Affairs

Society

A safe pair of hands— Global

Preface

The concierge is an institution worth investing in. They know what is going on in your neighbourhood, can prevent crime and stop you having to wait at home for deliveries. They are a city essential. Monocle meets three of the best.

Concierge

02 - Joe Toro, New York

Joe Toro has helmed the door at 45 East 80th Street for 14 years and is as punctilious with security as he is with his white gloves and morning greeting. “I know most of the neighbours and I’m friendly with people who I wouldn’t have thought I had anything in common with,” he tells Monocle. “My job is to make the residents feel comfortable. I protect them as if they were my own. Some talk about their families or their day and others don’t but everyone is interesting.”

While Toro enjoys passing the time of day with residents, the Upper East Side Manhattan apartment block under his charge is known for its tough security. “Some people like it and some think it’s too much, but it marks us out, so I like that,” says Toro. With two doormen and a porter on duty at all times, each visitor to the 50-unit building must show ID before Toro or his colleagues phone to let residents know of their guest’s arrival.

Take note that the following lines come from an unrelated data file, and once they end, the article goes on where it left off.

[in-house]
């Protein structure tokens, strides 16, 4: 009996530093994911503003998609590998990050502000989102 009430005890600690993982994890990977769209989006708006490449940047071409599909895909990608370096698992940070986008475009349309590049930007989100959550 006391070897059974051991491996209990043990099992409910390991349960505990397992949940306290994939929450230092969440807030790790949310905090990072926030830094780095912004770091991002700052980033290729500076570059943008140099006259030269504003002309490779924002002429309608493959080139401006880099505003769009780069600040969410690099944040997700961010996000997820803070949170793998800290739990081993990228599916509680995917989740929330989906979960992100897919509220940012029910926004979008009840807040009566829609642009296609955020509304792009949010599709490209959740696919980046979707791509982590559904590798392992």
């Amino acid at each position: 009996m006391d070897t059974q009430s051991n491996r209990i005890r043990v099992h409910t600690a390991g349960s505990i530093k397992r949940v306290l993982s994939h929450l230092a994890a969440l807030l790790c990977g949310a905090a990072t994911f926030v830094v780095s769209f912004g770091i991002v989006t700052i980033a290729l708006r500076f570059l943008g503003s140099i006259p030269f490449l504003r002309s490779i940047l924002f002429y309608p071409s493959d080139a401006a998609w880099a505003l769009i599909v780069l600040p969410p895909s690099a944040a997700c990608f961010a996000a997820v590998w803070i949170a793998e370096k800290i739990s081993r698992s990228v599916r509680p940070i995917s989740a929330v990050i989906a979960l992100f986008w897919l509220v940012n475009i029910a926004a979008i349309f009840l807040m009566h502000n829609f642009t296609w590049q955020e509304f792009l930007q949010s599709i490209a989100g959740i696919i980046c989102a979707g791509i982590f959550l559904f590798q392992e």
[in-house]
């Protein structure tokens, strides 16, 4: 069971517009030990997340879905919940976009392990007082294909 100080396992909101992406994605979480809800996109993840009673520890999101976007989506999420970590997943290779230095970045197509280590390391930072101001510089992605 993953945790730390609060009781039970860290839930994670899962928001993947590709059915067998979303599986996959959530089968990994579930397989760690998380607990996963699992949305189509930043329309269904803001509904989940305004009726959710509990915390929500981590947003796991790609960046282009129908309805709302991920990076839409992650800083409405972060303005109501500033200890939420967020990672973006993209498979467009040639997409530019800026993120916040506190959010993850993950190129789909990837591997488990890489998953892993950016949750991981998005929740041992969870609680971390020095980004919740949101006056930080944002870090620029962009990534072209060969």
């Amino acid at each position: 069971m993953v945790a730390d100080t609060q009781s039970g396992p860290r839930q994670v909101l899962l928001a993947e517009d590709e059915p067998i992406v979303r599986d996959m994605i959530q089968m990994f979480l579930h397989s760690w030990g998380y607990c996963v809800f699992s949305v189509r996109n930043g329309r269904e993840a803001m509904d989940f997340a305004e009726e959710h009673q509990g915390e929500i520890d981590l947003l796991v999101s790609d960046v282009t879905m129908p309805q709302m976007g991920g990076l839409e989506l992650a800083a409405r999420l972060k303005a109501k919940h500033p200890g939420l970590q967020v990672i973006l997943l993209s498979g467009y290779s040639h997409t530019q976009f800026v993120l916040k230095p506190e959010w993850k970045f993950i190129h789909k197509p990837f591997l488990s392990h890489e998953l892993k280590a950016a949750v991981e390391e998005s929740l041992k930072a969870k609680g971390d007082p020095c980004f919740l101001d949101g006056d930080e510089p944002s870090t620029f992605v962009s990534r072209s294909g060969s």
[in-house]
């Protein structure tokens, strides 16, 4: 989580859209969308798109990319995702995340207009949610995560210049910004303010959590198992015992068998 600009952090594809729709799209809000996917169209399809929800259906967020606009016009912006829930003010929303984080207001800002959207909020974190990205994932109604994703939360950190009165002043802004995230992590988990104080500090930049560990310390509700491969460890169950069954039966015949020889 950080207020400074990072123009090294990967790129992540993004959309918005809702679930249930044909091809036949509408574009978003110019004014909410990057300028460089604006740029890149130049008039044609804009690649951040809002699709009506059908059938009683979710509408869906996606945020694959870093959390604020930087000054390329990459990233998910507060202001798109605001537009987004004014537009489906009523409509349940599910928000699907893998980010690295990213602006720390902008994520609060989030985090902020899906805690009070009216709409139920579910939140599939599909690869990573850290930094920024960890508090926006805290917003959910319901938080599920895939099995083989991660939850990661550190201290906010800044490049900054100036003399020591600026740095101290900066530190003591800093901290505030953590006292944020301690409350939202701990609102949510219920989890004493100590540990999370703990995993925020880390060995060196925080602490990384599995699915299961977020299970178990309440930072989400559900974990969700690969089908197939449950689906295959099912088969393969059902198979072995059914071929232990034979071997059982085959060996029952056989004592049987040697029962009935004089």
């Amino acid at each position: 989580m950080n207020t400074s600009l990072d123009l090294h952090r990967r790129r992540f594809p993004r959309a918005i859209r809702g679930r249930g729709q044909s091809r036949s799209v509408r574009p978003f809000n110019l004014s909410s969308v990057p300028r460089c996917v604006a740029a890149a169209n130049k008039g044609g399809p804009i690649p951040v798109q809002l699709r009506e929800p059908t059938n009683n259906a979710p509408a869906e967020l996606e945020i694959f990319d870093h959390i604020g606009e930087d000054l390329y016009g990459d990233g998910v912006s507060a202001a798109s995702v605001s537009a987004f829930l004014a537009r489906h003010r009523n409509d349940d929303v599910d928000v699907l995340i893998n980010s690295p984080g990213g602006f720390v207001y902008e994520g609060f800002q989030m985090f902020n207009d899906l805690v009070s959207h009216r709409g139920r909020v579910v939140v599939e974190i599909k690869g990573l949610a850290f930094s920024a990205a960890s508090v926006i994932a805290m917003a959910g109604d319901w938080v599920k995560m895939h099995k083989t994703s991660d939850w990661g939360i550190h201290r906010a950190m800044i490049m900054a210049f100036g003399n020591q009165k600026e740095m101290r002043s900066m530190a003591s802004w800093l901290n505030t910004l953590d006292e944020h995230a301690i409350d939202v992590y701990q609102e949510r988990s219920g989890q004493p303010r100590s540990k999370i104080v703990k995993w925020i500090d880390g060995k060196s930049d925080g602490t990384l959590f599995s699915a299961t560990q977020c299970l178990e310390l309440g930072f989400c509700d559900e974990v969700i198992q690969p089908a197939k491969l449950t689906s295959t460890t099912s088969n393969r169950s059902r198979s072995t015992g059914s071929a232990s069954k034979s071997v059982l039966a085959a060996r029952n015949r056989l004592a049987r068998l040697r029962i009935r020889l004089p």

Striking the balance between secure entrance and friendly welcome is a task that doormen in New York City frequently face. Residents often call needing help with jobs like unlocking a suitcase or reaching items on high shelves, but the doormen make sure there is always someone manning the desk. In a city where security is a concern, doormen like Toro are key to a neighbourhood’s safety. He is a hard-man with a smile. Commuting daily from the South Bronx, being part of the building’s community is what Toro enjoys most. “This building has become my second home.”

03 - Ali, London

Known to residents only by his first name, Aji’s character matches that of the Marylebone mansion block in his care; neat, discreet, and gently joyful.

Aji arrived in 1964 from Nigeria and spent decades combining concierge work with study. With law exams and a building degree, he may be the capital’s highest-qualified porter. Only after some time does he let you know he is a prince in Nigeria.

“I look after this place as I would my own home,” he says. “The people who live here are my friends.” He may not guide you to the best table in the neighbourhood but he can soothe a screaming baby, redirect errant parcels and polish the brass entrance plaque to a military standard. Such is his attention to detail, Aji has been heard expressing frustration at trees for shedding leaves in his courtyard.

The pride in presentation extends to Aji himself. There is always a collar and tie under his hi-vis waistcoat. During building work, he places a cap on top of his hard hat. “I have worn a shirt and tie since I was a child,” he explains.

Monocle 24

× The Briefing

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